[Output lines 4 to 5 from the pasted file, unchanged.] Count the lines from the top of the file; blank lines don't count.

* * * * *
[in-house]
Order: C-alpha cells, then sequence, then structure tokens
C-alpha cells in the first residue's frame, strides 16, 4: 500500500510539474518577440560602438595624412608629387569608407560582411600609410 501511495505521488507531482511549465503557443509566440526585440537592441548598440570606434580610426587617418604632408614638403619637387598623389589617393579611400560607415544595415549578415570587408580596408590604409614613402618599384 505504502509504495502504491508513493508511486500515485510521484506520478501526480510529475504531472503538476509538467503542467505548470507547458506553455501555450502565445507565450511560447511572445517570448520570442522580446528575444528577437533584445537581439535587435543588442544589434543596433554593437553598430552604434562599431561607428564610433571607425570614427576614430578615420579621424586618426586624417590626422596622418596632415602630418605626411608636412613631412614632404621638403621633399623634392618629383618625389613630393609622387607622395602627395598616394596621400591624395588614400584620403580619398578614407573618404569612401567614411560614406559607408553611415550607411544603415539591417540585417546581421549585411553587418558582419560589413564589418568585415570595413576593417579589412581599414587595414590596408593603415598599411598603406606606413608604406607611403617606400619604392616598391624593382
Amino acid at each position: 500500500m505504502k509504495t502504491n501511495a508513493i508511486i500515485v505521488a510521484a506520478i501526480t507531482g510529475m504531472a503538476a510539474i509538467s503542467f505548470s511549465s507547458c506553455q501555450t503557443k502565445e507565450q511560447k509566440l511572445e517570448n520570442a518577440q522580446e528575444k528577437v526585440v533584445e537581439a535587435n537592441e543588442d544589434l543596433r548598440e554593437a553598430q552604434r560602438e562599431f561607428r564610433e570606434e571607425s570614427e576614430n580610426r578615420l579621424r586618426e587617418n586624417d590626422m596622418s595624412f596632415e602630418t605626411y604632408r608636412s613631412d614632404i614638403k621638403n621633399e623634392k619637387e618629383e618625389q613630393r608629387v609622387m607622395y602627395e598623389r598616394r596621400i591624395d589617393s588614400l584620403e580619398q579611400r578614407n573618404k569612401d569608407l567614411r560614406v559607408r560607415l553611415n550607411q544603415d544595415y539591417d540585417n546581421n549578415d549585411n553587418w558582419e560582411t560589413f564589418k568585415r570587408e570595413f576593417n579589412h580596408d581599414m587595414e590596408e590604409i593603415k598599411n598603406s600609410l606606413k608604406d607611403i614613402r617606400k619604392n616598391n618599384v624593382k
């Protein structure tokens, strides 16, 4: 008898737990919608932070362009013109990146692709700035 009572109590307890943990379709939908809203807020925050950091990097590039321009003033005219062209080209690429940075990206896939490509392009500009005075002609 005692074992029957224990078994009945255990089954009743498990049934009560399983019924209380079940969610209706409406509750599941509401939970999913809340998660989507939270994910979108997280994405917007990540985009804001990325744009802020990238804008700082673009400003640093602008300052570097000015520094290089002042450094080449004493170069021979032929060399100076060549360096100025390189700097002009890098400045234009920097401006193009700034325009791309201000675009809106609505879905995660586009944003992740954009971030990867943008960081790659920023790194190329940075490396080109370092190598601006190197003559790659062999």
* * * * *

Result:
Amino acid at each position: 500500500m505504502k509504495t502504491n501511495a508513493i508511486i500515485v505521488a510521484a506520478i501526480t507531482g510529475m504531472a503538476a510539474i509538467s503542467f505548470s511549465s507547458c506553455q501555450t503557443k502565445e507565450q511560447k509566440l511572445e517570448n520570442a518577440q522580446e528575444k528577437v526585440v533584445e537581439a535587435n537592441e543588442d544589434l543596433r548598440e554593437a553598430q552604434r560602438e562599431f561607428r564610433e570606434e571607425s570614427e576614430n580610426r578615420l579621424r586618426e587617418n586624417d590626422m596622418s595624412f596632415e602630418t605626411y604632408r608636412s613631412d614632404i614638403k621638403n621633399e623634392k619637387e618629383e618625389q613630393r608629387v609622387m607622395y602627395e598623389r598616394r596621400i591624395d589617393s588614400l584620403e580619398q579611400r578614407n573618404k569612401d569608407l567614411r560614406v559607408r560607415l553611415n550607411q544603415d544595415y539591417d540585417n546581421n549578415d549585411n553587418w558582419e560582411t560589413f564589418k568585415r570587408e570595413f576593417n579589412h580596408d581599414m587595414e590596408e590604409i593603415k598599411n598603406s600609410l606606413k608604406d607611403i614613402r617606400k619604392n616598391n618599384v624593382k
């Protein structure tokens, strides 16, 4: 008898737990919608932070362009013109990146692709700035 009572109590307890943990379709939908809203807020925050950091990097590039321009003033005219062209080209690429940075990206896939490509392009500009005075002609 005692074992029957224990078994009945255990089954009743498990049934009560399983019924209380079940969610209706409406509750599941509401939970999913809340998660989507939270994910979108997280994405917007990540985009804001990325744009802020990238804008700082673009400003640093602008300052570097000015520094290089002042450094080449004493170069021979032929060399100076060549360096100025390189700097002009890098400045234009920097401006193009700034325009791309201000675009809106609505879905995660586009944003992740954009971030990867943008960081790659920023790194190329940075490396080109370092190598601006190197003559790659062999």